I have faith in the innate goodness in the world. I have faith – a belief or hope that I act upon – that my actions, such as raising my children thoughtfully and intentionally; being kind and generous to friends, neighbors, and strangers; the blood, sweat and tears I put into my work – will make a positive difference in the world. I have seen that, thanks to this attitude, good things come back to me as well in the form of loving and supportive communities, and I have faith that this will continue throughout my life.

I don’t have blind faith.  I don’t believe that everything will work out because God or The Universe or anything else will make it so. I think sometimes life will really stink. Big time. It will be unfair – there will be war and cancer and poverty and AIDS and loved ones dying. Bad things will happen to good people. And I don’t have Someone or Something to blame this on.

Matt and I have wonderful friends who, after waiting a long time to conceive, became pregnant last year. We were all thrilled that these amazing individuals who work with and love children would become parents, and we held our collective breath as the pregnancy proved to be viable, lasting, and healthy. The pregnancy had its challenges, but some weeks ago, a gorgeous baby boy was born. I found that I had still been holding my breath for these friends, but as I cried happily over the pictures of this little guy, I was able to relax and celebrate.

Just a couple of days after he was born, Matt received a phone call from the baby’s father, who is a childhood friend of Matt’s. He asked Matt to be the baby’s Godfather (and noted that they were thinking of the four of us as sort of an extended “Godfamily” to their son). Matt was, of course, exceedingly pleased, and accepted this special role in the baby’s life immediately.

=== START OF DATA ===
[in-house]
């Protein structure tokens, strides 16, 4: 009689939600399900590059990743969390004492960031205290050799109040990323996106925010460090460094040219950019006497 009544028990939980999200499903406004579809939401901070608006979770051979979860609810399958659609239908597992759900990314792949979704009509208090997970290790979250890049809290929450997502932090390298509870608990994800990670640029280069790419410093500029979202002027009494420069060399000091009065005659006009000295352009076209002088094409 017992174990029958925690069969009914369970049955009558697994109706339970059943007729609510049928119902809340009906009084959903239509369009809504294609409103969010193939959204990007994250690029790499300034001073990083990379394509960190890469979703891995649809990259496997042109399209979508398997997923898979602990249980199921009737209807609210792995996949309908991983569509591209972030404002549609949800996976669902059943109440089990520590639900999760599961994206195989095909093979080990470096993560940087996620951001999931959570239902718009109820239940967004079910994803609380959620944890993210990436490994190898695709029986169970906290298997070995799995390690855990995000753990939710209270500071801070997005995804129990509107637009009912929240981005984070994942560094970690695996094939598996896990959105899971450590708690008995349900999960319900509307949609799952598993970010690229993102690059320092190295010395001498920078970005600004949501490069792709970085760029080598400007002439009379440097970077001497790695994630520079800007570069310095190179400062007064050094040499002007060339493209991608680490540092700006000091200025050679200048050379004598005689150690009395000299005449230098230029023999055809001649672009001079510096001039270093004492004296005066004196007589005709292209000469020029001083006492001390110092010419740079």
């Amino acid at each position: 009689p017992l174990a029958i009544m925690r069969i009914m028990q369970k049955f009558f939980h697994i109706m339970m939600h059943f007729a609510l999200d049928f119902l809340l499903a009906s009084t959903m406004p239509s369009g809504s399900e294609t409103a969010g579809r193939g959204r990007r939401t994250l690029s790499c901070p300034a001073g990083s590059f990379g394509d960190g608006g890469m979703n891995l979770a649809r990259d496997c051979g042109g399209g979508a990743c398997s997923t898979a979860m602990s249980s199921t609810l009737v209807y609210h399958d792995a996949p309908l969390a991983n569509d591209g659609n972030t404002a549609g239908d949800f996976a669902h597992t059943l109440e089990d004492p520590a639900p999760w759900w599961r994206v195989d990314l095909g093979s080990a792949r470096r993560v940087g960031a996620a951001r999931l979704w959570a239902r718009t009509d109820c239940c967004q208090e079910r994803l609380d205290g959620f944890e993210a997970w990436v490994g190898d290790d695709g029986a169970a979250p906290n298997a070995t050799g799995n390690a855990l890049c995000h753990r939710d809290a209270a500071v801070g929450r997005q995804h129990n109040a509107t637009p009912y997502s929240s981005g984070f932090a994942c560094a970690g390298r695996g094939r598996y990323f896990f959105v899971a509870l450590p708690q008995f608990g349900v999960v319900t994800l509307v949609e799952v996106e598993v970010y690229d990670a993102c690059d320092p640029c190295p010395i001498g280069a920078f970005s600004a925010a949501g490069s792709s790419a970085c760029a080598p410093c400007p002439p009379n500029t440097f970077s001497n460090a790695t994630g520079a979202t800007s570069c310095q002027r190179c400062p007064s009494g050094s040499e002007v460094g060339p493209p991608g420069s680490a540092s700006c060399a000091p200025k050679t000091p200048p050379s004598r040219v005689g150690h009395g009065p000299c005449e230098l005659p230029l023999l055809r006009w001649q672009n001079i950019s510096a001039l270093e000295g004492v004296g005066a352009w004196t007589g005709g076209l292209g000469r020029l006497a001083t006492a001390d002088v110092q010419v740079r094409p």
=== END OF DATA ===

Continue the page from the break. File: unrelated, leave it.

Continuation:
But then the baby’s father shared something else. They had just found out that the beautiful baby has Cystic Fibrosis.

Here is where one’s faith in the goodness of the world gets tested. We are grieving for a child who is alive and well, knowing that his life – and his parents’ lives – won’t be exactly what they and we had imagined. He may get pneumonia a couple of times as a baby and there will be on-going medical interventions required to keep him healthy.  A child’s experience with this disease can vary quite a bit. I am able to picture this child growing up, going to school, having friends, playing sports, and going off to whatever college he wants because he’ll be that smart, believe me.  But it’s overwhelming, the grieving that happens when a child is born whose path isn’t what we all expected, whose parents got off the plane only to discover that they were in Holland rather than Italy.  Their tickets were switched.